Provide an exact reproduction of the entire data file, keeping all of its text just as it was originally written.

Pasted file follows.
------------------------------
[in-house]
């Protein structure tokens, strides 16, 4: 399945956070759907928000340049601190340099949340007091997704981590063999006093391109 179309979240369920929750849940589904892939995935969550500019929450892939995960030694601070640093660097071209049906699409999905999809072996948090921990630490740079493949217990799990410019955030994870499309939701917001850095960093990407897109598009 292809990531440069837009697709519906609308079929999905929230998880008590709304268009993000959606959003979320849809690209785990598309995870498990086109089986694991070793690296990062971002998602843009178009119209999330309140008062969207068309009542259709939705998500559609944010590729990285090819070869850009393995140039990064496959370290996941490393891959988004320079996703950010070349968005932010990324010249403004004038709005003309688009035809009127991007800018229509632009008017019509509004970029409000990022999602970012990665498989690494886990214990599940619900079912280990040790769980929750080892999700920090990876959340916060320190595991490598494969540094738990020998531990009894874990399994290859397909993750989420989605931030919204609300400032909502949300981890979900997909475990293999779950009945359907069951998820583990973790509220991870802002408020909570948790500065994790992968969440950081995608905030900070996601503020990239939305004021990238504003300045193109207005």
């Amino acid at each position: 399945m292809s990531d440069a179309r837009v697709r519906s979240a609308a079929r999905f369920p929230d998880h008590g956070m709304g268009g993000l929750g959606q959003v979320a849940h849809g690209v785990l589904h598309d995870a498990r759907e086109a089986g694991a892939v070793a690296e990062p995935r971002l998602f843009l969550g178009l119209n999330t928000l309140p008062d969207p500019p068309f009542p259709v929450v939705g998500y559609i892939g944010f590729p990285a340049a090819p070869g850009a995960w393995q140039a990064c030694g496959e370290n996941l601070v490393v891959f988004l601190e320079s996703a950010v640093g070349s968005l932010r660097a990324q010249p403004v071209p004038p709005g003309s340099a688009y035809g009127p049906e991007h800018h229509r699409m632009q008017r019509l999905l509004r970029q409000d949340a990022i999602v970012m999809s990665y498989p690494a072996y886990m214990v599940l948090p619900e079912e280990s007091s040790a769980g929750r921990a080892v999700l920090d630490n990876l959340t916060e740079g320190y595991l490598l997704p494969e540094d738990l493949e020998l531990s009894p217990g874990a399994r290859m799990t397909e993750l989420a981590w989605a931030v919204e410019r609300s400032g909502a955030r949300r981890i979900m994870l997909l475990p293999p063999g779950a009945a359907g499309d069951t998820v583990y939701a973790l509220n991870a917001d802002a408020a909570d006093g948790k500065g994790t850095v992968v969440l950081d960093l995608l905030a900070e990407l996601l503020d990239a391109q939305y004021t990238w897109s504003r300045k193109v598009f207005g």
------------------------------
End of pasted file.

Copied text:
[in-house]
């Protein structure tokens, strides 16, 4: 399945956070759907928000340049601190340099949340007091997704981590063999006093391109 179309979240369920929750849940589904892939995935969550500019929450892939995960030694601070640093660097071209049906699409999905999809072996948090921990630490740079493949217990799990410019955030994870499309939701917001850095960093990407897109598009 292809990531440069837009697709519906609308079929999905929230998880008590709304268009993000959606959003979320849809690209785990598309995870498990086109089986694991070793690296990062971002998602843009178009119209999330309140008062969207068309009542259709939705998500559609944010590729990285090819070869850009393995140039990064496959370290996941490393891959988004320079996703950010070349968005932010990324010249403004004038709005003309688009035809009127991007800018229509632009008017019509509004970029409000990022999602970012990665498989690494886990214990599940619900079912280990040790769980929750080892999700920090990876959340916060320190595991490598494969540094738990020998531990009894874990399994290859397909993750989420989605931030919204609300400032909502949300981890979900997909475990293999779950009945359907069951998820583990973790509220991870802002408020909570948790500065994790992968969440950081995608905030900070996601503020990239939305004021990238504003300045193109207005």
């Amino acid at each position: 399945m292809s990531d440069a179309r837009v697709r519906s979240a609308a079929r999905f369920p929230d998880h008590g956070m709304g268009g993000l929750g959606q959003v979320a849940h849809g690209v785990l589904h598309d995870a498990r759907e086109a089986g694991a892939v070793a690296e990062p995935r971002l998602f843009l969550g178009l119209n999330t928000l309140p008062d969207p500019p068309f009542p259709v929450v939705g998500y559609i892939g944010f590729p990285a340049a090819p070869g850009a995960w393995q140039a990064c030694g496959e370290n996941l601070v490393v891959f988004l601190e320079s996703a950010v640093g070349s968005l932010r660097a990324q010249p403004v071209p004038p709005g003309s340099a688009y035809g009127p049906e991007h800018h229509r699409m632009q008017r019509l999905l509004r970029q409000d949340a990022i999602v970012m999809s990665y498989p690494a072996y886990m214990v599940l948090p619900e079912e280990s007091s040790a769980g929750r921990a080892v999700l920090d630490n990876l959340t916060e740079g320190y595991l490598l997704p494969e540094d738990l493949e020998l531990s009894p217990g874990a399994r290859m799990t397909e993750l989420a981590w989605a931030v919204e410019r609300s400032g909502a955030r949300r981890i979900m994870l997909l475990p293999p063999g779950a009945a359907g499309d069951t998820v583990y939701a973790l509220n991870a917001d802002a408020a909570d006093g948790k500065g994790t850095v992968v969440l950081d960093l995608l905030a900070e990407l996601l503020d990239a391109q939305y004021t990238w897109s504003r300045k193109v598009f207005g």